If you are experiencing issues with your family due to alcohol or drug consumption, it is wise to take some time to reflect on this. For those addicted, it can often feel like others are exaggerating the issue, but this is typically the addiction talking. If substance use has caused you to not be you, the time to get help for addiction is right away.
4. You are Consuming More and Hiding Substance Use
Before someone is accustomed to taking a substance, the effects are more intense. As you develop a tolerance, you may start consuming increased amounts of alcohol or drugs to produce the same outcomes. In addition, you may experience withdrawal symptoms when your consumption of drugs or alcohol decreases. Once your body has developed a tolerance to a substance and dependence on its desired effects, it can become a slippery slope into addiction. As you take higher amounts of a substance, you are also at increased risk of overdose.
Also, it is common for those addicted to push the limit on what is considered too much of a substance. Therefore, you may develop a habit of dishonesty about it. Not wanting others to know when you are using a substance or how much you consume is a sign that drug or alcohol use has become excessive. Examples include hiding the supply, lying about substance use, or hiding evidence of drug or alcohol use.
If you have noticed that you are taking excessive amounts of a substance to feel the effects, this indicates that you need to find help. Many who struggle with addiction have asked, “do I need rehab yet?” It is common to feel unsure and confused about when you’ve reached that point. Whether you seek inpatient addiction treatment or start a professional detox program, the important thing is that you get the support you need. This is because too many people don’t get help soon enough. The longer they wait, the harder it can be to regain control of their lives.
5. You are Engaging in Risky Behavior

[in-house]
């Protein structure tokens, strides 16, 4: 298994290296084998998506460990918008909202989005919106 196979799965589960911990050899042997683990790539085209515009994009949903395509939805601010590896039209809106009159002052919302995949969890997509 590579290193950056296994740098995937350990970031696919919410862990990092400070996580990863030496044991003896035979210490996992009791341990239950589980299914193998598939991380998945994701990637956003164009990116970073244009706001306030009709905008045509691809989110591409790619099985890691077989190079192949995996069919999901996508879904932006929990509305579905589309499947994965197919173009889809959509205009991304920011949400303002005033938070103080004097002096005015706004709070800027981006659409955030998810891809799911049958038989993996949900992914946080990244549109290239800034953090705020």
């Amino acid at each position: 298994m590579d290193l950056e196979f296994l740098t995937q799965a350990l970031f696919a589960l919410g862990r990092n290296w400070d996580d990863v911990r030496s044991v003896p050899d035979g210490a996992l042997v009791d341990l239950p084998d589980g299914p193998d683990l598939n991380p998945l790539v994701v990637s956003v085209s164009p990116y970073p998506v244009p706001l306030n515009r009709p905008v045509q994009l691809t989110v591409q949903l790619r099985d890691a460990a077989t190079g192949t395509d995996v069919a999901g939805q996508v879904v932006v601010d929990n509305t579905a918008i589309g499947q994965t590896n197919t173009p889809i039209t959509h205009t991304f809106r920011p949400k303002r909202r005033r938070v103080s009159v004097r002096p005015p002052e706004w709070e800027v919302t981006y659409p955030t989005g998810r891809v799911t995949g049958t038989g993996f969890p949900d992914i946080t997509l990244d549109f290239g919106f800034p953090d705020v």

As addiction develops, a person may find themselves taking unusual risks. When people consume excessive amounts of drugs or alcohol, they can lose consciousness, become injured, get into fights, engage in unsafe sexual activity, or get into legal trouble.
Additionally, driving under the influence or while intoxicated is a serious issue. There can be alarming legal consequences, but most importantly, people can seriously injure themselves or others.
Furthermore, risky behavior can be traveling to unsafe places or engaging with ill-intentioned people to obtain a substance. Once someone is addicted to a drug, the cravings can become intense to the point of taking extreme risks to secure a supply. In these situations, any number of negative things can happen to a person. This is yet another way that addiction can be incredibly harmful.
If you’ve found yourself in any of these situations due to drug or alcohol use and cravings, this should be a wake-up call to get help. This is also true for any loved one who has been in these situations and asks, “do I need rehab?” Although going to rehab is a personal decision, getting help with addiction is highly encouraged to prevent tragedy.
6. You are Using Substances to Treat Mental Health Symptoms
For many, mental health issues are what lead them to start consuming substances or continue taking them. A 2021 study published by the SSM Population Health Journal showed that 95% of a sample of 50,000 people reported barriers to healthcare access. Since many people don’t have adequate mental healthcare access, some start to self-medicate to relieve symptoms. Although substances can produce feel-good effects, the relief is short-lived, while the consequences are often long-term. Additionally, numbing mental health symptoms does not address the root cause of the issue.